Ukraine round-up: Russia leaves Snake Island and Putin's topless G7 comments

By Tiffany Wertheimer
BBC News

  • Published
Related Topics
Satellite view shows smoke rising over Snake Island, Ukraine amid Russia"s attack on the country, May 8, 2022Image source, PLANET LABS PBC
Image caption,
Russia claimed Ukraine had launched a failed bid to recapture the island but the UK says the battle is not over

Ukraine is celebrating a significant victory after Russian troops withdrew from Snake Island, which they seized on the first day of the invasion.

It may be small, but the rocky outcrop has played a huge part in Russia's war in Ukraine - you may remember a story of Ukrainian soldiers on the island defiantly telling a Russian warship to "get lost" - although in far cruder language - when it demanded their surrender.

Now, after more than four months of repeated Ukrainian bombardment from the mainland, Russian forces have abandoned Snake Island, or Zmiinyi Island as it is known in Ukraine.

The outcrop is just 35km (22 miles) off Ukraine's coast - well within the range of missile, artillery and drone strikes from the shore. And Ukraine's armed forces have done exactly that, claiming a series of devastating attacks on the island and any Russian vessel going near it.

Різнорідні сили оборони продовжують операцію на Зміїному, наносять нові ураження противнику. https://youtu.be/QGssKbxgFRM Зафіксовано понад 10 влучань, одне з них по черговому зенітному гарматно-ракетному комплексу «Панцир-С1», решта результатів дорозвідується.

Posted by Оперативне командування "Південь"/Operational Command “South” on Monday, June 27, 2022
The BBC is not responsible for the content of external sites.View original post on Facebook

Russia says it has withdrawn its garrison as a "gesture of goodwill" to prove it was not obstructing grain exports, but Ukraine dismissed that claim, as Moscow continued to shell its grain stores.

Snake Island is in a strategically important location and there has been fighting over it for months. Couple that with the lack of goodwill gestures Russia has shown in Ukraine since the war began, it's more likely that Russia doesn't want to be seen to be retreating from the island, writes our BBC Russia editor, Steve Rosenberg.

Why couldn't Russia hold on to Snake Island? Find out here.

Russia still aims to take all of Ukraine - US

Even though the territorial gains have come far slower than anticipated, Vladimir Putin still wants to capture most of Ukraine, US intelligence agencies believe.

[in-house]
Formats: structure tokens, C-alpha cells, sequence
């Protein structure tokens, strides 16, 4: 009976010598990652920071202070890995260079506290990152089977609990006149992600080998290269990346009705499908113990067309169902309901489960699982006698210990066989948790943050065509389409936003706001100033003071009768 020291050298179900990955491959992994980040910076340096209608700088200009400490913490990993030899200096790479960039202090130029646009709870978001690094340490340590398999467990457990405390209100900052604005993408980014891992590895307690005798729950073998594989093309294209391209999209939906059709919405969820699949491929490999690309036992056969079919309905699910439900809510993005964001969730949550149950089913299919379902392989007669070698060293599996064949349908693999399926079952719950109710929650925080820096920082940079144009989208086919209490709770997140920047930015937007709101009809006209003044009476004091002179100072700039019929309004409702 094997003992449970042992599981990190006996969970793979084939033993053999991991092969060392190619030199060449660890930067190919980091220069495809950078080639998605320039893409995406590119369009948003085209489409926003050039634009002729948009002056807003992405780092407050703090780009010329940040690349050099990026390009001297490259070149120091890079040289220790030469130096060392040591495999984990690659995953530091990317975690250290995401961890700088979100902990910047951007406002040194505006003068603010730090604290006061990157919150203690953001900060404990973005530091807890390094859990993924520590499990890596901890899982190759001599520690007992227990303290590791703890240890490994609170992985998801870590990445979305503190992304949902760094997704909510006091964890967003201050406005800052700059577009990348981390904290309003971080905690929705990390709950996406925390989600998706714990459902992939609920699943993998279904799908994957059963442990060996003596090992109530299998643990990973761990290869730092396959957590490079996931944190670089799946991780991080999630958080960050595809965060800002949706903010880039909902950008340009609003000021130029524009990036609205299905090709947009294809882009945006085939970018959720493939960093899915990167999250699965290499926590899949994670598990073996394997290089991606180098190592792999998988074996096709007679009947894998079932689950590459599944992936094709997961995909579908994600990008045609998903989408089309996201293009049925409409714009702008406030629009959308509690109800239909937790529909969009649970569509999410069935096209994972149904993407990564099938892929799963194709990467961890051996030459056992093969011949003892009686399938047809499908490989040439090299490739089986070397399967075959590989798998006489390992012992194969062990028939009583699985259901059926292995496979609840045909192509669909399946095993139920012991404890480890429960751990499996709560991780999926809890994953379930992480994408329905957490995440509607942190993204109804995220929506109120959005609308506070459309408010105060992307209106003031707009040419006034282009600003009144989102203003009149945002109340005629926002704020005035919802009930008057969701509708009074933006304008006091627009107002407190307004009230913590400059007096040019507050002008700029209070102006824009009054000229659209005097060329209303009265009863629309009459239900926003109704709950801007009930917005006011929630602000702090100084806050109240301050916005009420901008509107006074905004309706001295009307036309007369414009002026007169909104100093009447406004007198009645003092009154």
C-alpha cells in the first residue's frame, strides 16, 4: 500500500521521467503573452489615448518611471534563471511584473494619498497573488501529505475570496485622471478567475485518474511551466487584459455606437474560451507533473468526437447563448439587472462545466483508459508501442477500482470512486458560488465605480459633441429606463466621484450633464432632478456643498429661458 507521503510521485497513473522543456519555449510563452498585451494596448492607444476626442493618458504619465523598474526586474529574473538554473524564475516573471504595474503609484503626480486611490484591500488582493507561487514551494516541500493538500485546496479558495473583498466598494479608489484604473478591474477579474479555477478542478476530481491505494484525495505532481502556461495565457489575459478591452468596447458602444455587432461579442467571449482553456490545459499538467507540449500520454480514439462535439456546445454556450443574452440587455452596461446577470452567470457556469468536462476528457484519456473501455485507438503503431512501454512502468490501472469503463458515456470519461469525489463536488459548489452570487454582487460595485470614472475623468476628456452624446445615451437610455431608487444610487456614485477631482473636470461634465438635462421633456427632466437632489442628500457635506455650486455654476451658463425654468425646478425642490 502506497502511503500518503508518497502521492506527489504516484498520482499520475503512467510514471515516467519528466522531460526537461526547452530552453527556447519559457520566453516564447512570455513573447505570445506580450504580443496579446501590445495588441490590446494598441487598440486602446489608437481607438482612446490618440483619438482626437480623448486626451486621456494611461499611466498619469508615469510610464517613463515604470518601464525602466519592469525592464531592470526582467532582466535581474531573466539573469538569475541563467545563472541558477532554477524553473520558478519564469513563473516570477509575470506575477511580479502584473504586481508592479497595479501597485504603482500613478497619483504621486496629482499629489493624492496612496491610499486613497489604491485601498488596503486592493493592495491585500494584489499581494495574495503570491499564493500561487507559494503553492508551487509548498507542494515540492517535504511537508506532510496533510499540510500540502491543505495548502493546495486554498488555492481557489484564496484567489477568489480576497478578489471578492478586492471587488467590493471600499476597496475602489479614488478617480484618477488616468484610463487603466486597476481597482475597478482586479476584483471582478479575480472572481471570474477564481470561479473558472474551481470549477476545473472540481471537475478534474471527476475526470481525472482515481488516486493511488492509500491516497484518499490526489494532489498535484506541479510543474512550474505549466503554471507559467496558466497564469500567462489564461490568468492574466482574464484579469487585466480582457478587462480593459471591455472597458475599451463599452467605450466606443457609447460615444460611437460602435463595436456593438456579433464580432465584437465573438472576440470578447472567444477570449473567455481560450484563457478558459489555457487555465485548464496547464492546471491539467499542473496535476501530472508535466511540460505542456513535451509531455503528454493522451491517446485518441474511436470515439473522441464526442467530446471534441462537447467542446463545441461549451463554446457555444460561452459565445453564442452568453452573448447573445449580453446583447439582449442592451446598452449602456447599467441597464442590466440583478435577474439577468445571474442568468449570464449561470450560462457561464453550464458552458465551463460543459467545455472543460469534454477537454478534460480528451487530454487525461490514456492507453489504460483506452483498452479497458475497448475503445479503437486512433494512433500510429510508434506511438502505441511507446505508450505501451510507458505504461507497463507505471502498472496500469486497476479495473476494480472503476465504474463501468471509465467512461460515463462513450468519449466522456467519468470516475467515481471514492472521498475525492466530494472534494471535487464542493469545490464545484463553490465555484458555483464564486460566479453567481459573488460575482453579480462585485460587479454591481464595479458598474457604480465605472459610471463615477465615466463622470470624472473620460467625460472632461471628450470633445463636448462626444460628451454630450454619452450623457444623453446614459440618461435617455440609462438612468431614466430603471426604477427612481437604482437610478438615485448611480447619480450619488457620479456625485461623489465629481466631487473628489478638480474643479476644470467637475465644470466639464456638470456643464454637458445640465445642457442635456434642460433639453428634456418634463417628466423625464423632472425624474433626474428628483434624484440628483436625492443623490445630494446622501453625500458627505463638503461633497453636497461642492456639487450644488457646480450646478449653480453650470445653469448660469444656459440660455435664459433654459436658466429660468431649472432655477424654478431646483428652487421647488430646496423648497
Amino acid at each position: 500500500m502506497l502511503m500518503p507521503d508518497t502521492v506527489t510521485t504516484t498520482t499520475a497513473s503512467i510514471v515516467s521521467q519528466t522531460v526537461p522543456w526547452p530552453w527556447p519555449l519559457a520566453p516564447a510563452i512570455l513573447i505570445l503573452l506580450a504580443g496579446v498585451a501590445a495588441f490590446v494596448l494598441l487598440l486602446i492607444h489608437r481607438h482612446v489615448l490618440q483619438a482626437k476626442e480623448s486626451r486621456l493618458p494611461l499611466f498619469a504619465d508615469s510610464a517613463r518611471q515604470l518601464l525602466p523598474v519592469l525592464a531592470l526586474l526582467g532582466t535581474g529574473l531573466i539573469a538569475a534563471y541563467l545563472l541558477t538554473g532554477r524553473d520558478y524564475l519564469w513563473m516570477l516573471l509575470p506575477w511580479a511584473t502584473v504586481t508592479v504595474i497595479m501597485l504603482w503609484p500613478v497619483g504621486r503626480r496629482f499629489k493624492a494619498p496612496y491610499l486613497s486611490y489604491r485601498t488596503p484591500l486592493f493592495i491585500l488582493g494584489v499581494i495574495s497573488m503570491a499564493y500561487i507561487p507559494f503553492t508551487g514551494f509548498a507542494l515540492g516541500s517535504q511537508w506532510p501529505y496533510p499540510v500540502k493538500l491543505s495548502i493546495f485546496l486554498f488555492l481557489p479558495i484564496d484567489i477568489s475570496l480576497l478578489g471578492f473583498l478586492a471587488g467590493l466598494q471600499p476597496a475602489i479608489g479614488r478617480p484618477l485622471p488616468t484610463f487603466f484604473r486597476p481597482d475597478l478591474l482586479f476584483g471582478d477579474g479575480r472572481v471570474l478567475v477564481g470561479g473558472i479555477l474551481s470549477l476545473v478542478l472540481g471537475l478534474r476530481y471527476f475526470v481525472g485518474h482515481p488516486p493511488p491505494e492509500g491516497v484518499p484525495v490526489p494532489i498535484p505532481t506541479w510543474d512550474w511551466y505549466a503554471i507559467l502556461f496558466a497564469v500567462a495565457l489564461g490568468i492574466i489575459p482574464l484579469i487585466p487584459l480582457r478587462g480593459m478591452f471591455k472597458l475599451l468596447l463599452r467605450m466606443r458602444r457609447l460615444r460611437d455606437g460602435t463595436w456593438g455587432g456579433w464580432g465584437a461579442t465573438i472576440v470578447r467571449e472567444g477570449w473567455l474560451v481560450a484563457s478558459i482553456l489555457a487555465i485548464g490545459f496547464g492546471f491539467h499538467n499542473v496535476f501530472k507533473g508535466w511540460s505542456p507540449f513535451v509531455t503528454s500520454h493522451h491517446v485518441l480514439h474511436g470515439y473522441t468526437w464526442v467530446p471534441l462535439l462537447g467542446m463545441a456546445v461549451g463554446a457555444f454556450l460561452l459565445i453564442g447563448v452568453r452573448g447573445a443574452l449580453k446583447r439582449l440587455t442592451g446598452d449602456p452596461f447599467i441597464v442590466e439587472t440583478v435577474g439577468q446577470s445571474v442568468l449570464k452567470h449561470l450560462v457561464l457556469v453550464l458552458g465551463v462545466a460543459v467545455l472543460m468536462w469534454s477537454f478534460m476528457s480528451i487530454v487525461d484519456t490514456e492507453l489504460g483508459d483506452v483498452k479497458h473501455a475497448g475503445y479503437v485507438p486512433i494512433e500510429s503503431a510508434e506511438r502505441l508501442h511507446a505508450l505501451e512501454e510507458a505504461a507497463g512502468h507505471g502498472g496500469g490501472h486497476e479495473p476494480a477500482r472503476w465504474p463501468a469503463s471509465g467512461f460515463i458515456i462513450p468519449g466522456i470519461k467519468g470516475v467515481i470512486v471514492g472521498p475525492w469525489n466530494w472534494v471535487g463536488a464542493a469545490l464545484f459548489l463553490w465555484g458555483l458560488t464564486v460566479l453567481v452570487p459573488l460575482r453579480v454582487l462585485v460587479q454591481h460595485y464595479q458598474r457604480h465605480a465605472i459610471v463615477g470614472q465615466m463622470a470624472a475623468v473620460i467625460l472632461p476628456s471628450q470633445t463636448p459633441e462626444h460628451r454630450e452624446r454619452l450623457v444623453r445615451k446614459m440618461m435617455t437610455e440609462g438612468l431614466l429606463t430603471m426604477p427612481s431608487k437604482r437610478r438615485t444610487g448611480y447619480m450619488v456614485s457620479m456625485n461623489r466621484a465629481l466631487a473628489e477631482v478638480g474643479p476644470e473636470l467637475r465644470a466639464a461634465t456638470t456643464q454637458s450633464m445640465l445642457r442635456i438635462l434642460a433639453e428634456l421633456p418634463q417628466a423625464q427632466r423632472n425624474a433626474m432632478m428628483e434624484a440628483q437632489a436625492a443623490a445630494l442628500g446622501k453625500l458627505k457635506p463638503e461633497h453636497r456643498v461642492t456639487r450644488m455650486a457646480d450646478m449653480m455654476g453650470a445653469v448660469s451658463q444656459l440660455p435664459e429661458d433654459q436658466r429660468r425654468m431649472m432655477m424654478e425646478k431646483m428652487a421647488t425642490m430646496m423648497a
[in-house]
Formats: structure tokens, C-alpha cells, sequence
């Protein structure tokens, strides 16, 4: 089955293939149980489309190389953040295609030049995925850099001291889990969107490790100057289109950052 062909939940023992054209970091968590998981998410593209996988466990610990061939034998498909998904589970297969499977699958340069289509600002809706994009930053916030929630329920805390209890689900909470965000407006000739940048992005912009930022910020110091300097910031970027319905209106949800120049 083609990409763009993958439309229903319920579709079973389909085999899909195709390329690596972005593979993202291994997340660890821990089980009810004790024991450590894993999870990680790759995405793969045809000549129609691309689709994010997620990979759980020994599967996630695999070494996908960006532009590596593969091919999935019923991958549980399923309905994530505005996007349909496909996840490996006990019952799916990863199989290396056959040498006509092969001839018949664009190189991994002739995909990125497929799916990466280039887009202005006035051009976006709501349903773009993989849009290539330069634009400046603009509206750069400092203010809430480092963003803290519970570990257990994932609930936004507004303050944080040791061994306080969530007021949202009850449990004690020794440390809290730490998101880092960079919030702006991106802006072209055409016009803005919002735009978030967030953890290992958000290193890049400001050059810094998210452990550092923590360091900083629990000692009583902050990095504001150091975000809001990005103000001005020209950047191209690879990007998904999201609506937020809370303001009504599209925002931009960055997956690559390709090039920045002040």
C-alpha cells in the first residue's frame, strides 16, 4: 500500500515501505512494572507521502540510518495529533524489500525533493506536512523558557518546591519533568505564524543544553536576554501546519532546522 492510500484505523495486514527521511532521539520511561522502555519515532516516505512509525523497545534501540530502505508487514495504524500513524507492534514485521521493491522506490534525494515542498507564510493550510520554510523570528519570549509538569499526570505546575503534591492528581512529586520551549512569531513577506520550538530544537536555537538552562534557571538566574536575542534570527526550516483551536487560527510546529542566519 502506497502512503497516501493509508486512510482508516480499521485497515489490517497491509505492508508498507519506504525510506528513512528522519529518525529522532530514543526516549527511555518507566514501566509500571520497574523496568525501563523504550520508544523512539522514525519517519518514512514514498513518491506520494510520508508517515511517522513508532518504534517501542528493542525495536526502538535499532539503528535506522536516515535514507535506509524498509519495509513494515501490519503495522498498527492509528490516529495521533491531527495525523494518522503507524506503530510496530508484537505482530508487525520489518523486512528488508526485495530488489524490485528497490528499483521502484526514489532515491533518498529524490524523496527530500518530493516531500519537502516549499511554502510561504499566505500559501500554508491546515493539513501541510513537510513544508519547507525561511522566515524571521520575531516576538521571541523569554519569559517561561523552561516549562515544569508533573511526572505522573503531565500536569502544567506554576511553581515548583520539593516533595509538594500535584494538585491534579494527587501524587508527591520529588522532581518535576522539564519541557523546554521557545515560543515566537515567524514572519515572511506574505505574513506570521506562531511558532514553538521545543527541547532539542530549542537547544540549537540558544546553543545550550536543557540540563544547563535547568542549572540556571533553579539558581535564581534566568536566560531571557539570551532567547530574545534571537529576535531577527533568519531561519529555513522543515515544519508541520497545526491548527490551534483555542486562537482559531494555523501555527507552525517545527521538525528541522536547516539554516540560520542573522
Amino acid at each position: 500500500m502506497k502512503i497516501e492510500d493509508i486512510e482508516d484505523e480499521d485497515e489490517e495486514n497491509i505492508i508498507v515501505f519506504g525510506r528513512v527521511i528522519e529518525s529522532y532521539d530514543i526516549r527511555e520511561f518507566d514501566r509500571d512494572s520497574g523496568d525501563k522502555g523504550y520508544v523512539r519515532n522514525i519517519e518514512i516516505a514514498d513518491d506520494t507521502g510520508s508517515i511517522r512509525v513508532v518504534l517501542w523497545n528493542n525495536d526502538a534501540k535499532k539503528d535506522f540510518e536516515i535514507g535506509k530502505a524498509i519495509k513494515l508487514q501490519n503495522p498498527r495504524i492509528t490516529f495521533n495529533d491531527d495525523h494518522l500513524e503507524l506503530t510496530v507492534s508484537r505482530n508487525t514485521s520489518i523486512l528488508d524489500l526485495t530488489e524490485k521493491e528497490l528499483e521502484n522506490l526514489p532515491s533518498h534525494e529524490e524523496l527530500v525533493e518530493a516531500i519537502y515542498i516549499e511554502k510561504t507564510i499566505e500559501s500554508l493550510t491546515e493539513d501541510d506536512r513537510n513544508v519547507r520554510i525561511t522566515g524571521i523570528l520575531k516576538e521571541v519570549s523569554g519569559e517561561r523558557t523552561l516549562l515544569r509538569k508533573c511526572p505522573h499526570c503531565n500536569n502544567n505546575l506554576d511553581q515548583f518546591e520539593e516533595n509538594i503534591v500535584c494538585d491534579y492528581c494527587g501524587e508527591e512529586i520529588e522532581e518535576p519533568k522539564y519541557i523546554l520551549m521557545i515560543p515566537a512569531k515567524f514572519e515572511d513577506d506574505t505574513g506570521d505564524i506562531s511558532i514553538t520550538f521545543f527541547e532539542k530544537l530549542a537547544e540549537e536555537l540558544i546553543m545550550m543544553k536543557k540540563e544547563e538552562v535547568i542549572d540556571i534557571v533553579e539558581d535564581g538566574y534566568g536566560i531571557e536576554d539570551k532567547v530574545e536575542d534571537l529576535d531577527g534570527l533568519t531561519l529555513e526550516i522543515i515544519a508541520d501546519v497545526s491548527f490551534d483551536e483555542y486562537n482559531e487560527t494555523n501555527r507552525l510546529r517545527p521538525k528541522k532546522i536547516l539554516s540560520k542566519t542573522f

Because Moscow's troops have been so weakened by combat, his goal won't happen any time soon, Director of National Intelligence Avril Haines says, meaning the war could last for a long time.

In March Moscow refocused its efforts on seizing Ukraine's Donbas area after failing to take Kyiv and other cities.

"We perceive a disconnect between Putin's near-term military objectives in this area and his military's capacity, a kind of mismatch between his ambitions and what the military is able to accomplish," she told a US Commerce Department conference.

What else have US intelligence agencies revealed? Read more here.

'I'd take a bullet for Putin'

Image source, EPA
Image caption,
Vladimir Putin and Bernie Ecclestone pictured at the 2015 Russian Grand Prix in Sochi

Ex-Formula One boss Bernie Ecclestone, 91, has described Russian President Vladimir Putin as a "first-class person" who is doing something he believes is right for Russia.

The two men have known each other for several years, and reportedly became friends after Russia was first given the opportunity to host an F1 Grand Prix in 2014.

Asked on ITV's Good Morning Britain if he still regards Putin as a friend, Ecclestone says: "I'd still take a bullet for him."

He also said that Ukrainian President Volodymyr Zelensky could have avoided the conflict if he had held talks with Mr Putin "who is a sensible person and would have listened to him".

A statement from F1 said: "The comments made by Bernie Ecclestone are his personal views and are in very stark contrast to the position of the modern values of our sport."

In other developments today:

Putin hits back at 'pecs' jokes

Media caption,

Watch: 'Show them our pecs' - G7 leaders mock Putin

Vladimir Putin has hit back at Western leaders who mocked his macho image earlier this week.

While sitting down for talks at the G7 summit in Germany, leaders could be heard poking fun at how Mr Putin has posed shirtless several times in Russian state media, including while riding a horse, carrying a hunting rifle, and going fishing.

UK PM Boris Johnson joked that the leaders should take their clothes off to "show that we're tougher than Putin" and "show them our pecs", whilst Canada's Justin Trudeau suggested "bare-chested horseback riding."

On Thursday Mr Putin replied: "I don't know whether they wanted to strip down to the waist or below the waist, but I think that it would be a disgusting sight in any case."

Ukrainian soldiers being trained in England

Media caption,

Watch: Footage of Ukrainian troops training in UK

The south-west English county of Wiltshire is known for being the home of Stonehenge - but it has also been home to hundreds of Ukrainian troops for the past few weeks.

They have been trained by British and New Zealand soldiers to use advanced long-range weapons systems that the UK is believed to be providing for Ukraine.

The BBC's defence correspondent Jonathan Beale went to the training grounds. Read his story here.

War in Ukraine: More coverage